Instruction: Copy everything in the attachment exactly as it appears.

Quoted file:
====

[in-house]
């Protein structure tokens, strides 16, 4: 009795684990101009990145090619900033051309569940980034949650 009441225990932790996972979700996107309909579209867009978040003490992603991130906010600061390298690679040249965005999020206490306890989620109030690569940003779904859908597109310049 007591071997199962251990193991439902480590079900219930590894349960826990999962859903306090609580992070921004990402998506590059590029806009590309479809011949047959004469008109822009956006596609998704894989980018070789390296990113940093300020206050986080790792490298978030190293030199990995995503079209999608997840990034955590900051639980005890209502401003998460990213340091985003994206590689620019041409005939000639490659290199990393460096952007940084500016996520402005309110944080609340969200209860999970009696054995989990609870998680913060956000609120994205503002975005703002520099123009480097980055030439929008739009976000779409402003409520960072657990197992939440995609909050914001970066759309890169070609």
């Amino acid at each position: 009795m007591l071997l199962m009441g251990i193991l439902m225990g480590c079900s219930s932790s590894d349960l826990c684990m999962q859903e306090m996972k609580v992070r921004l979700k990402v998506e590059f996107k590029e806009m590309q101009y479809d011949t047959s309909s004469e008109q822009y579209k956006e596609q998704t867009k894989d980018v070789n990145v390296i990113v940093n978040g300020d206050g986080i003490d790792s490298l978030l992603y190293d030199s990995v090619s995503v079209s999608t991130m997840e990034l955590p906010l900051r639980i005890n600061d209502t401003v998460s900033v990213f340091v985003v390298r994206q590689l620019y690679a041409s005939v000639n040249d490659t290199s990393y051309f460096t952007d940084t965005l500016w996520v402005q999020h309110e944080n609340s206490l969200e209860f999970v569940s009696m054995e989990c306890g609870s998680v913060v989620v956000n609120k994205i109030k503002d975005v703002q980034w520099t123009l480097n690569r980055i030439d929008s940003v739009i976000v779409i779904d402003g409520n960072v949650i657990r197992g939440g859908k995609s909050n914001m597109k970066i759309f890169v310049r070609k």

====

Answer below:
[in-house]
């Protein structure tokens, strides 16, 4: 009795684990101009990145090619900033051309569940980034949650 009441225990932790996972979700996107309909579209867009978040003490992603991130906010600061390298690679040249965005999020206490306890989620109030690569940003779904859908597109310049 007591071997199962251990193991439902480590079900219930590894349960826990999962859903306090609580992070921004990402998506590059590029806009590309479809011949047959004469008109822009956006596609998704894989980018070789390296990113940093300020206050986080790792490298978030190293030199990995995503079209999608997840990034955590900051639980005890209502401003998460990213340091985003994206590689620019041409005939000639490659290199990393460096952007940084500016996520402005309110944080609340969200209860999970009696054995989990609870998680913060956000609120994205503002975005703002520099123009480097980055030439929008739009976000779409402003409520960072657990197992939440995609909050914001970066759309890169070609």
């Amino acid at each position: 009795m007591l071997l199962m009441g251990i193991l439902m225990g480590c079900s219930s932790s590894d349960l826990c684990m999962q859903e306090m996972k609580v992070r921004l979700k990402v998506e590059f996107k590029e806009m590309q101009y479809d011949t047959s309909s004469e008109q822009y579209k956006e596609q998704t867009k894989d980018v070789n990145v390296i990113v940093n978040g300020d206050g986080i003490d790792s490298l978030l992603y190293d030199s990995v090619s995503v079209s999608t991130m997840e990034l955590p906010l900051r639980i005890n600061d209502t401003v998460s900033v990213f340091v985003v390298r994206q590689l620019y690679a041409s005939v000639n040249d490659t290199s990393y051309f460096t952007d940084t965005l500016w996520v402005q999020h309110e944080n609340s206490l969200e209860f999970v569940s009696m054995e989990c306890g609870s998680v913060v989620v956000n609120k994205i109030k503002d975005v703002q980034w520099t123009l480097n690569r980055i030439d929008s940003v739009i976000v779409i779904d402003g409520n960072v949650i657990r197992g939440g859908k995609s909050n914001m597109k970066i759309f890169v310049r070609k």